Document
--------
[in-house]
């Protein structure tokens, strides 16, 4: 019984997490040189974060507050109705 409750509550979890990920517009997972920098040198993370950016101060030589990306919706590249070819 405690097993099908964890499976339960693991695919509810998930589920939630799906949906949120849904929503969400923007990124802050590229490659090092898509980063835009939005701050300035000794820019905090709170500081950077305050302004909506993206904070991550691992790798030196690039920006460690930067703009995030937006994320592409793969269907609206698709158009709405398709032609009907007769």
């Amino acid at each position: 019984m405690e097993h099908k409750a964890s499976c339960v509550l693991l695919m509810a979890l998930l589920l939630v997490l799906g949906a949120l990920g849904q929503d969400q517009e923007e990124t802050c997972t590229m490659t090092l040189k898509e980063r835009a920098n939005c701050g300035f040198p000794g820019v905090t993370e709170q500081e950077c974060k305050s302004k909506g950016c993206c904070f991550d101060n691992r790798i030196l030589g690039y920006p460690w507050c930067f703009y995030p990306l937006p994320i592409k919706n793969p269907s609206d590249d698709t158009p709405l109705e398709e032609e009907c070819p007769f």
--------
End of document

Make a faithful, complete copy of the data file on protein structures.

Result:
[in-house]
């Protein structure tokens, strides 16, 4: 019984997490040189974060507050109705 409750509550979890990920517009997972920098040198993370950016101060030589990306919706590249070819 405690097993099908964890499976339960693991695919509810998930589920939630799906949906949120849904929503969400923007990124802050590229490659090092898509980063835009939005701050300035000794820019905090709170500081950077305050302004909506993206904070991550691992790798030196690039920006460690930067703009995030937006994320592409793969269907609206698709158009709405398709032609009907007769």
């Amino acid at each position: 019984m405690e097993h099908k409750a964890s499976c339960v509550l693991l695919m509810a979890l998930l589920l939630v997490l799906g949906a949120l990920g849904q929503d969400q517009e923007e990124t802050c997972t590229m490659t090092l040189k898509e980063r835009a920098n939005c701050g300035f040198p000794g820019v905090t993370e709170q500081e950077c974060k305050s302004k909506g950016c993206c904070f991550d101060n691992r790798i030196l030589g690039y920006p460690w507050c930067f703009y995030p990306l937006p994320i592409k919706n793969p269907s609206d590249d698709t158009p709405l109705e398709e032609e009907c070819p007769f």